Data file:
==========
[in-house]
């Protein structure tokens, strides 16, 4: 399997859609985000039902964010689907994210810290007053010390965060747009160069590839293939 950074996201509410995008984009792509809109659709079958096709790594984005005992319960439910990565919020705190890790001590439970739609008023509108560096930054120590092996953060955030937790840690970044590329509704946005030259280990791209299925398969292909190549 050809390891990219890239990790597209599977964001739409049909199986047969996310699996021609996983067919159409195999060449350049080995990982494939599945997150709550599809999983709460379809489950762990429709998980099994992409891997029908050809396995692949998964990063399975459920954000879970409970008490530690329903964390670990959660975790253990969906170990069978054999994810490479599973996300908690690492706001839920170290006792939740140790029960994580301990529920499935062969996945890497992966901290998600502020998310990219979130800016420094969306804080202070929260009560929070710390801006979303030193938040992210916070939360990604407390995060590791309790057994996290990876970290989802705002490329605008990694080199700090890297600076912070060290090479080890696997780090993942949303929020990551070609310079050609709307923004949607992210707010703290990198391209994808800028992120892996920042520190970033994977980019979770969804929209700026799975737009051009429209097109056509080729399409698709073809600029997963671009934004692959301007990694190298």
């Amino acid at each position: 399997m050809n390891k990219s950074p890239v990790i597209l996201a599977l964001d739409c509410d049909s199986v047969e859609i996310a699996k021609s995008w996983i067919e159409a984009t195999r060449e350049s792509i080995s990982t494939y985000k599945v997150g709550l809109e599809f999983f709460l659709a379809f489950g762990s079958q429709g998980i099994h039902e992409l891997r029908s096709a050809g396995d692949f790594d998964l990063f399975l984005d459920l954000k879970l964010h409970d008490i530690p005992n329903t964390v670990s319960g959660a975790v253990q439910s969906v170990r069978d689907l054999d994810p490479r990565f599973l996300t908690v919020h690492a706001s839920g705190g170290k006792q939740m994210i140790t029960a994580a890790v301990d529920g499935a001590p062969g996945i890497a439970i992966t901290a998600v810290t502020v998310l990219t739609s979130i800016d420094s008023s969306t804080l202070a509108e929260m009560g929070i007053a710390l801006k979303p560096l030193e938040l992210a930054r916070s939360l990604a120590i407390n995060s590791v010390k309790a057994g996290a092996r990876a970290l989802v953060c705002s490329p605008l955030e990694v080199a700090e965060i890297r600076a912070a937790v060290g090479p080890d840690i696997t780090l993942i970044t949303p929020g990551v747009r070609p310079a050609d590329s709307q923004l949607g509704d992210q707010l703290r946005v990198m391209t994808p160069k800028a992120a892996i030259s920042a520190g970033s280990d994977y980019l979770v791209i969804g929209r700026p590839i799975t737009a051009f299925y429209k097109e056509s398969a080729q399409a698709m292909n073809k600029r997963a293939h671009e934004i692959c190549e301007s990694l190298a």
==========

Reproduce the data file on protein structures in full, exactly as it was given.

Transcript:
[in-house]
């Protein structure tokens, strides 16, 4: 399997859609985000039902964010689907994210810290007053010390965060747009160069590839293939 950074996201509410995008984009792509809109659709079958096709790594984005005992319960439910990565919020705190890790001590439970739609008023509108560096930054120590092996953060955030937790840690970044590329509704946005030259280990791209299925398969292909190549 050809390891990219890239990790597209599977964001739409049909199986047969996310699996021609996983067919159409195999060449350049080995990982494939599945997150709550599809999983709460379809489950762990429709998980099994992409891997029908050809396995692949998964990063399975459920954000879970409970008490530690329903964390670990959660975790253990969906170990069978054999994810490479599973996300908690690492706001839920170290006792939740140790029960994580301990529920499935062969996945890497992966901290998600502020998310990219979130800016420094969306804080202070929260009560929070710390801006979303030193938040992210916070939360990604407390995060590791309790057994996290990876970290989802705002490329605008990694080199700090890297600076912070060290090479080890696997780090993942949303929020990551070609310079050609709307923004949607992210707010703290990198391209994808800028992120892996920042520190970033994977980019979770969804929209700026799975737009051009429209097109056509080729399409698709073809600029997963671009934004692959301007990694190298």
């Amino acid at each position: 399997m050809n390891k990219s950074p890239v990790i597209l996201a599977l964001d739409c509410d049909s199986v047969e859609i996310a699996k021609s995008w996983i067919e159409a984009t195999r060449e350049s792509i080995s990982t494939y985000k599945v997150g709550l809109e599809f999983f709460l659709a379809f489950g762990s079958q429709g998980i099994h039902e992409l891997r029908s096709a050809g396995d692949f790594d998964l990063f399975l984005d459920l954000k879970l964010h409970d008490i530690p005992n329903t964390v670990s319960g959660a975790v253990q439910s969906v170990r069978d689907l054999d994810p490479r990565f599973l996300t908690v919020h690492a706001s839920g705190g170290k006792q939740m994210i140790t029960a994580a890790v301990d529920g499935a001590p062969g996945i890497a439970i992966t901290a998600v810290t502020v998310l990219t739609s979130i800016d420094s008023s969306t804080l202070a509108e929260m009560g929070i007053a710390l801006k979303p560096l030193e938040l992210a930054r916070s939360l990604a120590i407390n995060s590791v010390k309790a057994g996290a092996r990876a970290l989802v953060c705002s490329p605008l955030e990694v080199a700090e965060i890297r600076a912070a937790v060290g090479p080890d840690i696997t780090l993942i970044t949303p929020g990551v747009r070609p310079a050609d590329s709307q923004l949607g509704d992210q707010l703290r946005v990198m391209t994808p160069k800028a992120a892996i030259s920042a520190g970033s280990d994977y980019l979770v791209i969804g929209r700026p590839i799975t737009a051009f299925y429209k097109e056509s398969a080729q399409a698709m292909n073809k600029r997963a293939h671009e934004i692959c190549e301007s990694l190298a």